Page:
Hawaii-grown is a rare thing in general, compared with other
locally farmed products, said
Byron Goo, owner of Tea Chest Hawaii, a longtime importer and specialty tea provider and a sort of godfather to the Hawaii tea industry, who introduced Alex and Andrea de Roode, owners of Maui Tea Farm and Pono Infusions, to the Halekulani.
The most recent “Hawaii Tropical Fruit and Crops Report” published in 2017 by the U.S. and Hawaii departments of agriculture, lists 96,000 tea trees from which 84,100 pounds of tea were harvested, with a farm value of $22,000, in 2016.
By way of comparison, there were 950,000 ginger plants in cultivation in the islands, producing 520,000 pounds of ginger root at a farm value of $1.7 million.
Both are dwarfed by coffee, of which 25,416,000 pounds were produced in the islands in 2017.
But Goo said he sees the de Roodes’ recent success with Haleakala Black Estate Tea as an indicator that the category is ripe for revolution, as happened with wines and then coffee as American consumers’ tastes evolved.
“What we saw happen to wine — it exploded in the 1980s, went from two colors to different varietals — and coffee was just starting to percolate in the mid-1990s, with Starbucks: All of a sudden, instead of just Folger’s, you had espresso, lattes, mocha frappe, whatever.”
It got him thinking about tea, he said, at a time when “people didn’t even know the difference between Chinese and Japanese green tea.”
His breakthrough came when Alan Wong selected Tea Chest Hawaii’s pineapple tea “as his private select blend” when the chef opened the Pineapple Room.
Maui Tea Farms’ Haleakala tea, Goo said, is the first finished tea to result from a USDA specialty crop block grant that Tea Chest Hawaii received to propagate tea around the state in 2012 and 2014, for an aggregate total of $90,000.
First, he said, the plants were propagated by Eliah Hallpenny and her husband, Cam Muir, a
biologist, of Big Island Tea, who grew them on their Big Island farm from seeds bought in India that matched their climate zone.
“It could fall into the category of black, but because it’s 100% hand-processed, it kind of borders on an oolong or a lighter-oxidized black tea — very soft, sweet, with a lot of amino acids,” Goo said of Haleakala tea. “It’s very special.”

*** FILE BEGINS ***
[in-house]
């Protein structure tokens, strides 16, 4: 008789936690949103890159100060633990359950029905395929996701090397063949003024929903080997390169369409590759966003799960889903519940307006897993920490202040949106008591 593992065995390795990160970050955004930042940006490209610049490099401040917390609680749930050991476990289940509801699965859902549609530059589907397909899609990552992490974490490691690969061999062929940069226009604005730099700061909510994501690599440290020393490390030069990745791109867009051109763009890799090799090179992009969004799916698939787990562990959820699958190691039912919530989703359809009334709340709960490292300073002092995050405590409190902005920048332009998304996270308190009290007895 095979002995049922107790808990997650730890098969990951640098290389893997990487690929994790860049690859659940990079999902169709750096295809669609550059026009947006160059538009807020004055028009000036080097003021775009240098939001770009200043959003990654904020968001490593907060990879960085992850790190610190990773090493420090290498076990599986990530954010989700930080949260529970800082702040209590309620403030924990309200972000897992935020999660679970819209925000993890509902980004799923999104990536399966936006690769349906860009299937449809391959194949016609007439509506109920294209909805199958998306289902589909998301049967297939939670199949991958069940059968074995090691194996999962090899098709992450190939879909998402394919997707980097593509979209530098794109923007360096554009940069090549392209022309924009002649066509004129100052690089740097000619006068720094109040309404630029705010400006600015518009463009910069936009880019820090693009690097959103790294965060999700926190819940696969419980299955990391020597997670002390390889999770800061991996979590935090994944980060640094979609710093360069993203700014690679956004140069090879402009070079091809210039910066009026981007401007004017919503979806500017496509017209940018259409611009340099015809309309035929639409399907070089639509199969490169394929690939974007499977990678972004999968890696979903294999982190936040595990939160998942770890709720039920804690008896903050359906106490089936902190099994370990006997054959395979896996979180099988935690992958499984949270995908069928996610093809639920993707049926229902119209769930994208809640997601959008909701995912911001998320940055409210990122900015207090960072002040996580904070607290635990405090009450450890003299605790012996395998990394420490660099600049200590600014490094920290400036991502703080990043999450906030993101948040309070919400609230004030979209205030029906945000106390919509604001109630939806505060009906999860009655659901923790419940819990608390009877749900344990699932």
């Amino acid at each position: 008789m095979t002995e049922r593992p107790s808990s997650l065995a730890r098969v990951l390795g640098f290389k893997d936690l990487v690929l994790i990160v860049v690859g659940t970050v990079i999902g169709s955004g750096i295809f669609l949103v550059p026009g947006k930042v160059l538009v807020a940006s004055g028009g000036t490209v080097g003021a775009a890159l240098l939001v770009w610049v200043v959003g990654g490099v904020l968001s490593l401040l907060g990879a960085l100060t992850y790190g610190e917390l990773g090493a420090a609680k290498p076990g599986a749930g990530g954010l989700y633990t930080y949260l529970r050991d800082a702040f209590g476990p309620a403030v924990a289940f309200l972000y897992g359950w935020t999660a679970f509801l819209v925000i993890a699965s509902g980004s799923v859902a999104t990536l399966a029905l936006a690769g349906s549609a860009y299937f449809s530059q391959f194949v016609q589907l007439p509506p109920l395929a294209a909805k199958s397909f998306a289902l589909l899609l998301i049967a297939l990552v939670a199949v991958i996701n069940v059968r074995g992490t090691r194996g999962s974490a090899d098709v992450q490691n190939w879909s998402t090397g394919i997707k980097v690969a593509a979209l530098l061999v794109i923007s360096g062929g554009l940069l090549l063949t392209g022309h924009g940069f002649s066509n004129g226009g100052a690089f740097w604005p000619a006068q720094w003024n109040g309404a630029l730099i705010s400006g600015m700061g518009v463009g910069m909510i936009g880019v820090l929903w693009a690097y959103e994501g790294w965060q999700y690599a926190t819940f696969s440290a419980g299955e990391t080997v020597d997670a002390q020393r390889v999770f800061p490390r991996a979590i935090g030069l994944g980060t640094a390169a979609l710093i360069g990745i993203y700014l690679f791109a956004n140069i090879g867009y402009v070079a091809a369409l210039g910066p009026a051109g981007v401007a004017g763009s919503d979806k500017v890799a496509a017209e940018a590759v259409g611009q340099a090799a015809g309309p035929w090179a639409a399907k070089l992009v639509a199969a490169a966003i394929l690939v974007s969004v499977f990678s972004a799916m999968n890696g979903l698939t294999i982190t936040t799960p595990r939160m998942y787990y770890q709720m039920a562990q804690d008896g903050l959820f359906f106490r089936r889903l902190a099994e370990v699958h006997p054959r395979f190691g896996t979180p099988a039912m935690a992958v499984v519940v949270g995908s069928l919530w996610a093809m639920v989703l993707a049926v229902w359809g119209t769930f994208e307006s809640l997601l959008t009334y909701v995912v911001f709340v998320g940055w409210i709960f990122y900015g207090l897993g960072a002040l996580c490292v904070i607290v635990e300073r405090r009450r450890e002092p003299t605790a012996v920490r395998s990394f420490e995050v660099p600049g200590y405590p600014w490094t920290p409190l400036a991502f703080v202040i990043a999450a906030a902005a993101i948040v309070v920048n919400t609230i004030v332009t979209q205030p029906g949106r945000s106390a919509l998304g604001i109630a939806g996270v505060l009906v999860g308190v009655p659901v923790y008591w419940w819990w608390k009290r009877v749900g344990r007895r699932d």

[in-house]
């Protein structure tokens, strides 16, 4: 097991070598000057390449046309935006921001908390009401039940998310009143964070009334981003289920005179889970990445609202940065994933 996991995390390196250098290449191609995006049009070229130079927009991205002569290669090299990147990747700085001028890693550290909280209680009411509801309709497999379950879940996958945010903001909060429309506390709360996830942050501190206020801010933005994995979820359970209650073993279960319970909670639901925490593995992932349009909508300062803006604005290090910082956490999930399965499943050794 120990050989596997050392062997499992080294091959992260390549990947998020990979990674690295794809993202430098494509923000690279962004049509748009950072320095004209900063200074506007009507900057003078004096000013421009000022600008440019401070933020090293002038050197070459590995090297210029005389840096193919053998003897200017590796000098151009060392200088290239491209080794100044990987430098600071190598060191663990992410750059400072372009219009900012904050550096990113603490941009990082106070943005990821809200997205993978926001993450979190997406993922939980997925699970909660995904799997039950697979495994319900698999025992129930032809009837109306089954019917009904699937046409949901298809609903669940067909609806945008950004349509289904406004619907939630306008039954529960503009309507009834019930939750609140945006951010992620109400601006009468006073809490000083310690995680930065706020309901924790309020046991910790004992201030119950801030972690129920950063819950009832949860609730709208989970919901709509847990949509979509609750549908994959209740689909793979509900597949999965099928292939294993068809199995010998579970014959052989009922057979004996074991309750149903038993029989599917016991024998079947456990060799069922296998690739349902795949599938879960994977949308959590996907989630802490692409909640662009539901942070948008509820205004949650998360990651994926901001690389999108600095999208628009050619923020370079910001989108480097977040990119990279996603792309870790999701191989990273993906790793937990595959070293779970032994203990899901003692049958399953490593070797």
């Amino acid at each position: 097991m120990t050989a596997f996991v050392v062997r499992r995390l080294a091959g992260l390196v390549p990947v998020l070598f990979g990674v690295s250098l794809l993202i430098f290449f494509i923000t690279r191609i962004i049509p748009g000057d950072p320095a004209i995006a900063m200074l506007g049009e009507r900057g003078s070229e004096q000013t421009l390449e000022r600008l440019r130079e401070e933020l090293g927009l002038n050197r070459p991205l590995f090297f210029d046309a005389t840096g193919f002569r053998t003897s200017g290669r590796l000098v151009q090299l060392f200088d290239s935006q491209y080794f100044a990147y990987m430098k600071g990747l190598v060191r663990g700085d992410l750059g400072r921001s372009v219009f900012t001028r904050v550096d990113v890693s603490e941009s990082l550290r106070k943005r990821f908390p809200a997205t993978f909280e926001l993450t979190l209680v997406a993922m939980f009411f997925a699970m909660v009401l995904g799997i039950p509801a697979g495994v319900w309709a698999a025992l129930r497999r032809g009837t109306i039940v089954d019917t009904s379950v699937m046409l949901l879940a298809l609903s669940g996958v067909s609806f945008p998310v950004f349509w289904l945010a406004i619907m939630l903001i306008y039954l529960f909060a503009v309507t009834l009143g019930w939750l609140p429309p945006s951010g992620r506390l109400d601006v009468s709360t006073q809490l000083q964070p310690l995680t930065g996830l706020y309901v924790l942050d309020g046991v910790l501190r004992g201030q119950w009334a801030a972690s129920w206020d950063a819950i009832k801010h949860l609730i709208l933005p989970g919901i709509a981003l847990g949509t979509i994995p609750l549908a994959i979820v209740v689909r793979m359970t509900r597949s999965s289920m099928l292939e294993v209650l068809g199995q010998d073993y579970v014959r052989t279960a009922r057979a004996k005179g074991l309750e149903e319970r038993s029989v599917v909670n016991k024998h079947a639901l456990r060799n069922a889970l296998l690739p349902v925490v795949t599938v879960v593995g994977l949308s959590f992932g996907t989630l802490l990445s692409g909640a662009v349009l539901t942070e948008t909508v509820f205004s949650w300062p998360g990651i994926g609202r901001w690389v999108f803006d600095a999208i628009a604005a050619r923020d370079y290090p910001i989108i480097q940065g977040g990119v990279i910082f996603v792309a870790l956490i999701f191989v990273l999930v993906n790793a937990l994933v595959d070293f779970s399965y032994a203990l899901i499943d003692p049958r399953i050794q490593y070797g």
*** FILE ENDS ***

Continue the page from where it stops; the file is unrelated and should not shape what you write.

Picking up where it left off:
Green, white, black and oolong teas all come from the same evergreen plant, camellia sinensis, which is indigenous to India and China, the de Roodes said.
The difference comes through processing.
Black tea is left to wither and dry overnight or up to 18 hours after picking to allow it to fully oxidize before it is rolled, then dried at a low heat to “slightly cook it and finish off the oxidation,” Andrea de Roode said.
Oolong tea is allowed to wither and oxidize after picking like a black tea, but only for about half the time before it’s cooked, rolled and dried, resulting in a sweeter, milder taste.
Green tea is heated immediately after harvesting by steaming or roasting to prevent oxidation, which turns leaves brown. The leaves are then removed from the heat source, rolled and dried.
White tea is the least processed and mildest tea: After the leaves are picked, they’re left to wither and dry, with no heating or rolling.
In addition to its Haleakala Black Tea, Pono Infusions offers a blend of green and white teas, a black chai (spiced) tea, and pure, caffeine-free infusions, such as mamaki and hibiscus/citrus, that do not come from
camellia sinensis, but from flowers, fruits and herbs.
Whatever type you choose, a good cup of tea should start with loose-leaf tea rather than tea bags, the de Roodes advise.
“Tea bags use fannings — the lowest-grade, crumbly, dusty tea,” Andrea de Roode said,
resulting in less complex tastes than premium, intact leaves. Plus, all tea bags contain some degree of plastic, she said.
And loose-leaf tea can be re-brewed four to five times in a French press, tea ball or strainer, using hot (190- to 200-degree), not boiling water.
As a general rule, the first brew should steep for no more than three to four minutes; add about a minute for each subsequent brew.